mon with two of his most distinguished predecessors at St. Paul's. Like Colet he 'studied to be quiet.' The motto of the one might well have been the motto of the other, 'Si vis divinus esse, late ut deus.' Both were raised to high place against their inclination. On another side, in his passionate piety, he suggests Donne, and, like Donne, he was remarkable as a writer of prose, though the style was of quite another character. The early tractarians set much store by reserve and reality, which are two sides of the same austere love of truth, and alike in temper and in style Church was a tractarian. In a letter (21 Sept. 1887) to a correspondent who consulted him on the cultivation of style, he says the only training in style he had recognised in himself was watching against the temptation of 'unreal' and 'fine' words; and he adds that he owed it to Newman, if he could write at all simply and with a wish to be real. The influence of Newman is easily traceable in the candour and lucidity of his writing, but it lacks Newman's flexibility and ease. Church's best work as a writer was a series of critical studies, the chief being upon Anselm (1843, expanded 1870), Dante (1850), Spenser in the 'English Men of Letters' series (1879), and Bacon in the same series (1884). As a critic his characteristic note is one of moderation and wide sympathy. The son of a merchant of business interests in many countries, by a lady of German extraction, himself born at Lisbon and bred at Florence, he was by nature cosmopolitan: and his quaker blood further assisted in freeing him from many prejudices habitual in religious Englishmen of his generation. He was gifted with considerable historical insight and imagination, and such studies as those on the early Ottomans and the court of Leo X are admirable specimens of their class. In theology his power lay in the treatment of moral rather than doctrinal or philosophical questions. His book on Anselm ignores the philosophical treatises, though he made an excellent edition of the first book of Hooker's 'Ecclesiastical Polity' (1868), and with Dr. Paget revised Keble's edition of the whole (1888). He was perhaps the most impressive preacher of his generation: the only one who suggested to his hearers the presence of a prophetic gift. His sermons before the universities or at St Paul's were almost always upon moral and social questions. Their titles are as follows: 'The Gifts of Civilisation' (1880), 'Human Life and its Conditions' (1878); 'Discipline of the Christian Character' (1885). A further volume of Cathedral and University Sermons was published posthumously (1892). The most interesting feature of these sermons is the serious attempt they make to distinguish between the advantages of civilisation and culture, which are recognised at their full value, and the peculiar benefits of Christianity. A volume (1893) called 'Paschal and other Sermons' contains excellent studies of the 'Pensees,' Bishop Butler, and Bishop Andrewes. They are all the work of a mind with a large and clear outlook and great delicacy of perception and discrimination.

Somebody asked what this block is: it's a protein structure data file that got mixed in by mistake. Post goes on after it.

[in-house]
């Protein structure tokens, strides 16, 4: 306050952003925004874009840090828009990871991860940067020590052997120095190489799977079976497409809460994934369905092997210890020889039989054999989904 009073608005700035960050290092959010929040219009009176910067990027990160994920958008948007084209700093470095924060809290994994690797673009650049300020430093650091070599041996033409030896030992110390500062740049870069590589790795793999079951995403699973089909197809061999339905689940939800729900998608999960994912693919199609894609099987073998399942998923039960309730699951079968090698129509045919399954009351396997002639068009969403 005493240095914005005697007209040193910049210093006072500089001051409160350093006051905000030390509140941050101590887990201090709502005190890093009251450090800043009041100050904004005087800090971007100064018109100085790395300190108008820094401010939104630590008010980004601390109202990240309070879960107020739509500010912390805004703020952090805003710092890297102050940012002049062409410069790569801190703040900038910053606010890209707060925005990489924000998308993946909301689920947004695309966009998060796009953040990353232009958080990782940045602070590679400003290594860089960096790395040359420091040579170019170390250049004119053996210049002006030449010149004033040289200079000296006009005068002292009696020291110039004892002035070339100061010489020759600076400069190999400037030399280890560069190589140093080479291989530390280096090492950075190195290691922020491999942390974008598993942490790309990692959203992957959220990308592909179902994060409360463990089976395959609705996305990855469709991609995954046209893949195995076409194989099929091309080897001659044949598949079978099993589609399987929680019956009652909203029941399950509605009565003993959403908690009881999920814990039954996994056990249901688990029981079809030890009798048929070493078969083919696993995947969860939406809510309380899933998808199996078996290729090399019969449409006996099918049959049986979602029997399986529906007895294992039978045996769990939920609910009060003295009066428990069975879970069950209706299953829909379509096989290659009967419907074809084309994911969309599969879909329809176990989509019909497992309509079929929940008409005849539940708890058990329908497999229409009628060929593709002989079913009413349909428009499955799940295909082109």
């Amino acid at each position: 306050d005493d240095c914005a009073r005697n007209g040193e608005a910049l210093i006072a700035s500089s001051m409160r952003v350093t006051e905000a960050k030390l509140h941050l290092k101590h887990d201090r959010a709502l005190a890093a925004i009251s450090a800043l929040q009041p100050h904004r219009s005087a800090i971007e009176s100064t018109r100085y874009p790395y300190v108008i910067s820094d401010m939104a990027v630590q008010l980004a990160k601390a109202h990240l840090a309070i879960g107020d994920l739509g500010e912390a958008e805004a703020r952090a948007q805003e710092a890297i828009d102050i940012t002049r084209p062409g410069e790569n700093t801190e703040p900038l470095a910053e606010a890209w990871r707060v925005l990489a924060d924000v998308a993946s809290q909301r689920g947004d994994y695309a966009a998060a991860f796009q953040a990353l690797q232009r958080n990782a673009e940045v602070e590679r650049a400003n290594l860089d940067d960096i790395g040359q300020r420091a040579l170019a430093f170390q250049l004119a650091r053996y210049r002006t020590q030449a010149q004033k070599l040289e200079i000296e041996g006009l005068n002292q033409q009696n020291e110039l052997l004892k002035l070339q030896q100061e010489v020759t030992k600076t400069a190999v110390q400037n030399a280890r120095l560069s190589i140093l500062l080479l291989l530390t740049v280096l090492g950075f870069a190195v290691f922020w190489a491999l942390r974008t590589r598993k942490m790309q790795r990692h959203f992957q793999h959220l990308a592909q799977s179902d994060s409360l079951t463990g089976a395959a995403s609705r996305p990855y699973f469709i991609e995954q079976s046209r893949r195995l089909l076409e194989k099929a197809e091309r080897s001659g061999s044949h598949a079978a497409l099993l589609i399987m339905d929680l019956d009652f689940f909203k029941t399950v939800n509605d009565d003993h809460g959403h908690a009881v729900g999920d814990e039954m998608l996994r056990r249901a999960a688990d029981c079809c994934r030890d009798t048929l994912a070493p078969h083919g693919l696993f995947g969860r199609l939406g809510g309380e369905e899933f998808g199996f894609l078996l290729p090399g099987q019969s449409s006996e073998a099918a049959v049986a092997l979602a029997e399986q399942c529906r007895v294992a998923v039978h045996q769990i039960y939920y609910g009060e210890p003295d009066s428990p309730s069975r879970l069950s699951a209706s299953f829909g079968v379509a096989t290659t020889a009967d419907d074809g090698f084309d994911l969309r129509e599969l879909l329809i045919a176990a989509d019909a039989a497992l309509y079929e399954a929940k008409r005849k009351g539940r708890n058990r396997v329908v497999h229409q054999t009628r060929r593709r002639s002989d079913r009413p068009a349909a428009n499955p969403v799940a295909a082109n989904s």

[Life and Letters of Dean Church, edited by his daughter, M. C. Church, 1895; obituary notices in Times and Guardian, December 1890; Craik's English Prose Writers; private information.]
CHURCHILL, RANDOLPH HENRY SPENCER, commonly known as Lord Randolph Churchill (1849–1895), statesman, was the third son of John Winston Churchill, seventh duke of Marlborough [q. v.], by Lady Frances Anne Emily, daughter of Charles William Vane Stewart, third marquis of Londonderry [q. v.] His eldest brother, George Charles (1844–1892), became the eighth duke of Marlborough; the second brother, Frederick, died young in 1850. Randolph Churchill was born at Blenheim Palace on 13 Feb. 1849. After some instruction at home he was sent in 1857 to Mr. Tabor's preparatory school at Cheam, whence he was removed in January 1863 to Eton. During his first year he was an inmate of the house of the Rev. W. A. Carter, subsequently exchanging to that of Mr. Frewen, where he remained till he left Eton in July 1865. His tutor during the latter part of this period was the Rev. Edmond Warre, who became head-master in 1884. During his comparatively brief career at Eton he bore the character of a high-spirited boy, not very amenable to discipline, and rather frequently in difficulties with the school authorities. Among his slightly older contemporaries at the college were Mr. Arthur Balfour and Lord Rosebery, the latter of whom, after Lord Randolph's death, described him as his 'lifelong friend.' After leaving Eton he spent some time with tutors at Ischl in Austria and elsewhere. On 21 Oct. 1867 Lord Randolph matriculated at Merton College, Oxford. At the university, as at Eton, he cannot be said to have made any conspicuous mark, and was scarcely recognised by his contemporaries as an under-graduate likely to attain future eminence. His friends, though some of them became distinguished in later life, were not num-